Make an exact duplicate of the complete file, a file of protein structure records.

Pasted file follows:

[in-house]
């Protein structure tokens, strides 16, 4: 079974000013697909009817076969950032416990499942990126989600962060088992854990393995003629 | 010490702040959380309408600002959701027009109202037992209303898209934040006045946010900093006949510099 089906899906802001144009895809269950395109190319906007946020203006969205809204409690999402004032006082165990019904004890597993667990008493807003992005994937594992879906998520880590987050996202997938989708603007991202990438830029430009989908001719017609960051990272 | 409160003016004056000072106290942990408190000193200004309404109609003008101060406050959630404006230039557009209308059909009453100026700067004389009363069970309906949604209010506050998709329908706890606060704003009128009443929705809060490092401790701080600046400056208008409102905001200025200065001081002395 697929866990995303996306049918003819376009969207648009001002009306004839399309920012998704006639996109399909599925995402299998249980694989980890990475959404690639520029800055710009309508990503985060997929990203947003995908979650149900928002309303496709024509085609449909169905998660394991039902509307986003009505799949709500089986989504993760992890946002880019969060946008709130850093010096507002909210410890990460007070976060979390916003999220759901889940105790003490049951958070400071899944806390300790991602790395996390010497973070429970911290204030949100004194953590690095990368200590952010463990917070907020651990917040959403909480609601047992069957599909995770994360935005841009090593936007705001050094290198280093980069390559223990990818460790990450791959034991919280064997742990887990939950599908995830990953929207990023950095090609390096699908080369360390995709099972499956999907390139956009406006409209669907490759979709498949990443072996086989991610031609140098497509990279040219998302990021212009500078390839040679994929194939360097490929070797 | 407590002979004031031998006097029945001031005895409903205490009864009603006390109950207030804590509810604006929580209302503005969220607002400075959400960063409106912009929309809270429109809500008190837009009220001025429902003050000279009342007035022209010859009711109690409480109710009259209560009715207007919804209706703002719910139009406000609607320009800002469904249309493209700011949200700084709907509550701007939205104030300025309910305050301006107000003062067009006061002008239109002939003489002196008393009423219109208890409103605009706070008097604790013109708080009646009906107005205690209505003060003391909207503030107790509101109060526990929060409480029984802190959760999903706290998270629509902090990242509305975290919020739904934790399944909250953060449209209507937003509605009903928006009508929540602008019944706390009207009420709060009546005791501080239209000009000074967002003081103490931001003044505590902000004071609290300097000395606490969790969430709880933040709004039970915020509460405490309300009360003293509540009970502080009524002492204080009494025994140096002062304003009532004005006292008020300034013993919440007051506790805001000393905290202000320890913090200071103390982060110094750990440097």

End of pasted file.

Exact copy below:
[in-house]
């Protein structure tokens, strides 16, 4: 079974000013697909009817076969950032416990499942990126989600962060088992854990393995003629 | 010490702040959380309408600002959701027009109202037992209303898209934040006045946010900093006949510099 089906899906802001144009895809269950395109190319906007946020203006969205809204409690999402004032006082165990019904004890597993667990008493807003992005994937594992879906998520880590987050996202997938989708603007991202990438830029430009989908001719017609960051990272 | 409160003016004056000072106290942990408190000193200004309404109609003008101060406050959630404006230039557009209308059909009453100026700067004389009363069970309906949604209010506050998709329908706890606060704003009128009443929705809060490092401790701080600046400056208008409102905001200025200065001081002395 697929866990995303996306049918003819376009969207648009001002009306004839399309920012998704006639996109399909599925995402299998249980694989980890990475959404690639520029800055710009309508990503985060997929990203947003995908979650149900928002309303496709024509085609449909169905998660394991039902509307986003009505799949709500089986989504993760992890946002880019969060946008709130850093010096507002909210410890990460007070976060979390916003999220759901889940105790003490049951958070400071899944806390300790991602790395996390010497973070429970911290204030949100004194953590690095990368200590952010463990917070907020651990917040959403909480609601047992069957599909995770994360935005841009090593936007705001050094290198280093980069390559223990990818460790990450791959034991919280064997742990887990939950599908995830990953929207990023950095090609390096699908080369360390995709099972499956999907390139956009406006409209669907490759979709498949990443072996086989991610031609140098497509990279040219998302990021212009500078390839040679994929194939360097490929070797 | 407590002979004031031998006097029945001031005895409903205490009864009603006390109950207030804590509810604006929580209302503005969220607002400075959400960063409106912009929309809270429109809500008190837009009220001025429902003050000279009342007035022209010859009711109690409480109710009259209560009715207007919804209706703002719910139009406000609607320009800002469904249309493209700011949200700084709907509550701007939205104030300025309910305050301006107000003062067009006061002008239109002939003489002196008393009423219109208890409103605009706070008097604790013109708080009646009906107005205690209505003060003391909207503030107790509101109060526990929060409480029984802190959760999903706290998270629509902090990242509305975290919020739904934790399944909250953060449209209507937003509605009903928006009508929540602008019944706390009207009420709060009546005791501080239209000009000074967002003081103490931001003044505590902000004071609290300097000395606490969790969430709880933040709004039970915020509460405490309300009360003293509540009970502080009524002492204080009494025994140096002062304003009532004005006292008020300034013993919440007051506790805001000393905290202000320890913090200071103390982060110094750990440097």